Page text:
When an Archaeological ‘Find’ Can Evict Palestinians From Their Home

Mahmoud Bisharat lives with his family in a tiny West Bank village called Humsa al-Tahta, located above the Hamra checkpoint in the Jordan Valley. Last January, he was surprised to receive an order informing him that he was living in an archaeological site.

He was instructed to immediately destroy a number of buildings he owned in order to stop damaging the antiquities. If he didn’t cooperate, the order stated, he would be arrested or face a police complaint. “It was the first time I had heard that there are antiquities there, and my family has been here for decades,” he tells Haaretz. “My great-grandfather lived here.”

About two months after he received the order, which obliged him to destroy the well, olive trees and concrete casting around the structures, Bisharat was called in to the police station in the Ma’aleh Efraim settlement. They questioned him about the structures, but mainly about the well, which he said had been renovated 15 years ago by the Palestinian Authority.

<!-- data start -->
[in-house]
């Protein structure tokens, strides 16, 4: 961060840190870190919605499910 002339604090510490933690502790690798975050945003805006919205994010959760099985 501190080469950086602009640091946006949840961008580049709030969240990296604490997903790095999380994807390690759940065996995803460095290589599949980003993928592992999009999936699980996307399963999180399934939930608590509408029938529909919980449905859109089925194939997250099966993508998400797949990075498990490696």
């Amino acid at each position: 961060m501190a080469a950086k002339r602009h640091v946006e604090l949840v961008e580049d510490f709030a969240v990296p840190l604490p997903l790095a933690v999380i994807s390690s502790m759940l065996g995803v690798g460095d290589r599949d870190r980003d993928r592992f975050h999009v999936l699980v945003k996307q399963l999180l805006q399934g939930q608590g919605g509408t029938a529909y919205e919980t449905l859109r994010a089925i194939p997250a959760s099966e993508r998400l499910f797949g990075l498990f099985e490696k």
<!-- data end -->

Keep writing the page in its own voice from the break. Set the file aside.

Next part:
“The [Israeli] Civil Administration has previously destroyed structures we have built, but the claim that it is because this is an archaeological site is new,” Bisharat says, stressing that the homes were built decades ago. The area where Bisharat lives was included in an archaeological survey conducted in 1972. “And if there are antiquities here, why did they come here in the past with heavy equipment to destroy buildings?” he wonders. “Isn’t that called destroying antiquities?”

At the end of the questioning, the police told him that a court date would be set.

Israel issued 118 demolition orders and warnings to stop destroying antiquities for structures built on archaeological sites in the West Bank in 2019, according to data from the Coordinator of Government Activities in the Territories, known as COGAT. That figure represents a 162 percent rise within two years – the number of such orders in 2017 was 45, and went up to 61 in 2018.

Demolition orders for structures in Beit ‘Or al-Fouqa in the South Hebron Hills, May 2020.Meged Gozani

Last year, the regular mix of demolition orders was joined by a new player: the order to remove recently-built structures. While other demolition orders allow for a petition, a hearing and even an appeal, this new order gives residents just 96 hours to present a building permit. The Civil Administration started with enforcing this demolition order in areas designated as archaeological sites. According to COGAT figures, 15 such orders were given in 2019; seven led to demolitions. These orders were in addition to the demolition orders and warnings.